There are many things to mock in the writings of “postmodern”, “deconstructionist”, and “critical” intellectuals, but one of the most entertaining for readers with a basic knowledge of science and mathematics is the propensity of many of these “scholars” to sprinkle their texts with words and concepts from mathematics and the physical sciences, all used entirely out of context and in total ignorance of their precise technical definitions, and without the slightest persuasive argument that there is any connection, even at a metaphorical level, between the mis-quoted science and the topic being discussed. This book, written by two physicists, collects some of the most egregious examples of such obscurantist writing by authors (all French—who would have guessed?) considered eminent in their fields. From Jacques Lacan's hilariously muddled attempts to apply topology and mathematical logic to psychoanalysis to Luce Irigaray's invoking fluid mechanics to argue that science is a male social construct, the passages quoted here at length are a laugh riot for those willing to momentarily put aside the consequences of their being taken seriously by many in the squishier parts of academia. Let me quote just one to give you a flavour—this passage is by Paul Virilio:

When depth of time replaces depths of sensible space; when the commutation of interface supplants the delimitation of surfaces; when transparence re-establishes appearances; then we begin to wonder whether that which we insist on calling space isn't actually light, a subliminary, para-optical light of which sunlight is only one phase or reflection. This light occurs in a duration measured in instantaneous time exposure rather than the historical and chronological passage of time. The time of this instant without duration is “exposure time”, be it over- or underexposure. Its photographic and cinematographic technologies already predicted the existence and the time of a continuum stripped of all physical dimensions, in which the quantum of energetic action and the punctum of cinematic observation have suddenly become the last vestiges of a vanished morphological reality. Transferred into the eternal present of a relativity whose topological and teleological thickness and depth belong to this final measuring instrument, this speed of light possesses one direction, which is both its size and dimension and which propagates itself at the same speed in all radial directions that measure the universe. (pp. 174–175)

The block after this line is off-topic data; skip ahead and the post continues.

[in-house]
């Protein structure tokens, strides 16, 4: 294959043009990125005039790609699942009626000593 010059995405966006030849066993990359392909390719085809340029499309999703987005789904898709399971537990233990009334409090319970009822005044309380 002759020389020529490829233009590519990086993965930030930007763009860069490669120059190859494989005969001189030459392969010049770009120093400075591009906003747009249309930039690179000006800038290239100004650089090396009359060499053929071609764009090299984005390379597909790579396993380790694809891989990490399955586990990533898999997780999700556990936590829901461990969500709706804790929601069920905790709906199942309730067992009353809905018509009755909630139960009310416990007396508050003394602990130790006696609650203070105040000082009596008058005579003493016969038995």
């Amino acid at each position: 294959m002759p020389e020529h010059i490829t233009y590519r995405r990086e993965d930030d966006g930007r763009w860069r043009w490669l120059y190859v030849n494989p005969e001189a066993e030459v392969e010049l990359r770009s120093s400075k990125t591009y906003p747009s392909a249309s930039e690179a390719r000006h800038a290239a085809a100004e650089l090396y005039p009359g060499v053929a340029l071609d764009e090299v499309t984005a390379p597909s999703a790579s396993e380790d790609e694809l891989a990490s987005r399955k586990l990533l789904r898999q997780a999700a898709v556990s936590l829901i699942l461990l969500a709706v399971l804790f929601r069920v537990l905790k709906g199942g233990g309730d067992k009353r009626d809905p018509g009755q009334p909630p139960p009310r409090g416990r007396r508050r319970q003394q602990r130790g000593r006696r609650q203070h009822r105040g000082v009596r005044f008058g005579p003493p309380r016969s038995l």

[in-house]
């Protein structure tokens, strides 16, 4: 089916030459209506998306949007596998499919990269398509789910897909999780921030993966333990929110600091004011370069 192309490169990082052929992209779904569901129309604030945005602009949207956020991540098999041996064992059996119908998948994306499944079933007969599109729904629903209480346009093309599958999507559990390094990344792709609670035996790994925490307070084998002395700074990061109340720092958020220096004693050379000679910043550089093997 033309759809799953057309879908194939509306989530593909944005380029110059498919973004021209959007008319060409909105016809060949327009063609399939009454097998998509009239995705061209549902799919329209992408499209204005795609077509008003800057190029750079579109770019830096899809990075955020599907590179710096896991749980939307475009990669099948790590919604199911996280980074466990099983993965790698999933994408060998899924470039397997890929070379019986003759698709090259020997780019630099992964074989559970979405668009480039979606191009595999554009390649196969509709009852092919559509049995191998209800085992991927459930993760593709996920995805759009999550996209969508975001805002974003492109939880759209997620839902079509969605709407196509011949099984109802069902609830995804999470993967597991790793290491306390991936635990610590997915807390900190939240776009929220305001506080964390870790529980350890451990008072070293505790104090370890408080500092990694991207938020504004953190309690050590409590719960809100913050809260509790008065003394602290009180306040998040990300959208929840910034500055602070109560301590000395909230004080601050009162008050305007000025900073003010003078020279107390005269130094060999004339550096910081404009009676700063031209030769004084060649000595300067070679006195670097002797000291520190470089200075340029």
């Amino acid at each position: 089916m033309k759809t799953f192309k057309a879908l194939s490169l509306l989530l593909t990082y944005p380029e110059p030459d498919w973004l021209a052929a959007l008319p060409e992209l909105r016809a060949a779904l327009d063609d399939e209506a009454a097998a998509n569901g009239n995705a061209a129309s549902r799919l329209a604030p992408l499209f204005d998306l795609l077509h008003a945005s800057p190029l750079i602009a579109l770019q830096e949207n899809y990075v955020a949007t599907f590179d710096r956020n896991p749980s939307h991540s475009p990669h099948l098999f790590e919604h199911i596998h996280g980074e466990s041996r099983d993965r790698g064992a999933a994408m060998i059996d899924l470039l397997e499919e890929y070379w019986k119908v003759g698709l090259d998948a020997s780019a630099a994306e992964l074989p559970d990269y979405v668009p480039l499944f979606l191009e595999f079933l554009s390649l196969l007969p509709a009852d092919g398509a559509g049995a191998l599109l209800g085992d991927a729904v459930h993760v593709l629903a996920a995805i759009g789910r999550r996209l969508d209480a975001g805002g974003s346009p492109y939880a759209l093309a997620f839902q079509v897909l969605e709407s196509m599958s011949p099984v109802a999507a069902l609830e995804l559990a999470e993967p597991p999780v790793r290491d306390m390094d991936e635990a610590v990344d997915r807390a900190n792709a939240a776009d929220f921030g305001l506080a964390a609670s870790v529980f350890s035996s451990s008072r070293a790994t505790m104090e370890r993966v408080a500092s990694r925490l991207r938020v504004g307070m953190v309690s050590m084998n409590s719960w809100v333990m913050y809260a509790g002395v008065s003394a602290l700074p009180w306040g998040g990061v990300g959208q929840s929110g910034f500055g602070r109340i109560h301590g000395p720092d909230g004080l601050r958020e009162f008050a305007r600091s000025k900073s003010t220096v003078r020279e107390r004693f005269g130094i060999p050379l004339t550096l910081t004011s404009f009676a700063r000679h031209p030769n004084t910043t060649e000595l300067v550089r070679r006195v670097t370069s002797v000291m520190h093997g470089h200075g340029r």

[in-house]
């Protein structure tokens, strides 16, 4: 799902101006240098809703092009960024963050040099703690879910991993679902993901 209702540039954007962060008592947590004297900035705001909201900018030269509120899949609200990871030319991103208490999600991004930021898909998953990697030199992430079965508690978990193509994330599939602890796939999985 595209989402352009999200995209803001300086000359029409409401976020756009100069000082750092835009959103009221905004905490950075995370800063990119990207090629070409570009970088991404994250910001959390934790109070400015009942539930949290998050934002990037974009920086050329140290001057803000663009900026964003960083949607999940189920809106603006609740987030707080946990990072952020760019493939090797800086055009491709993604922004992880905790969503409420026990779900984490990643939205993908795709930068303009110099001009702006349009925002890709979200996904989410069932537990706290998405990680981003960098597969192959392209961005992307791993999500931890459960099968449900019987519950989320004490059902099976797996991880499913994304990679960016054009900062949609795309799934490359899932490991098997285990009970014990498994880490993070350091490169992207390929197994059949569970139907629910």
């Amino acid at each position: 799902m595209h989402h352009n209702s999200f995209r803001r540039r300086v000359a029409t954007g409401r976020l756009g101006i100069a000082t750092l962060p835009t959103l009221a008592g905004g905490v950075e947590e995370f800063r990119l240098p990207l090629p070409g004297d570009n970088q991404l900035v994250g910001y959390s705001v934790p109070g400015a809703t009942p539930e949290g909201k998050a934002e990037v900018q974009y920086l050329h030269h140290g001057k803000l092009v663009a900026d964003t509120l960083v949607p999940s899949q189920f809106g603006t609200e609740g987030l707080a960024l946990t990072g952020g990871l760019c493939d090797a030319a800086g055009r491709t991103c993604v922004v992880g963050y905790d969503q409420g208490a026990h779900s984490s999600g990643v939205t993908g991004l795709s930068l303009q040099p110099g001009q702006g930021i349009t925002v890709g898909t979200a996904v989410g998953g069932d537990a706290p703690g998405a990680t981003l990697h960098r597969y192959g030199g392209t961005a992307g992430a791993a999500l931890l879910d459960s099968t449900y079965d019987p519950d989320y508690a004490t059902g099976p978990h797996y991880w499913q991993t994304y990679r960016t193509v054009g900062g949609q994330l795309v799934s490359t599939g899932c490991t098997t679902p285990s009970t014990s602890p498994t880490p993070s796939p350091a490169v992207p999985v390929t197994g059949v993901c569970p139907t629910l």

This paragraph, which recalls those bright college days punctuated by deferred exhalations accompanied by “Great weed, man!”, was a single 193 word sentence in the original French; the authors deem it “the most perfect example of diarrhea of the pen that we have ever encountered.”

The authors survey several topics in science and mathematics which are particularly attractive to these cargo cult confidence men and women, and, dare I say, deconstruct their babblings. In all, I found the authors' treatment of the postmodernists remarkably gentle. While they do not hesitate to ridicule their gross errors and misappropriation of scientific concepts, they carefully avoid drawing the (obvious) conclusion that such ignorant nonsense invalidates the entire arguments being made. I suspect this is due to the authors, both of whom identify themselves as men of the Left, being sympathetic to the conclusions of those they mock. They're kind of stuck, forced to identify and scorn the irrational misuse of concepts from the hard sciences, while declining to examine the absurdity of the rest of the argument, which the chart from Explaining Postmodernism (May 2007) so brilliantly explains.

Alan Sokal is the perpetrator of the famous hoax which took in the editors of Social Text with his paper “Transgressing the Boundaries: Towards a Transformative Hermeneutics of Quantum Gravity”, which appears in full here, along with comments on construction of the parody and remarks on the motivation behind it.

This book was originally published in French under the title Impostures intellectuelles. This English edition contains some material added to address critical comments on the French edition, and includes the original French language text of passages whose translation might be challenged as unfaithful to whatever the heck the original was trying to say.

June 2011 Permalink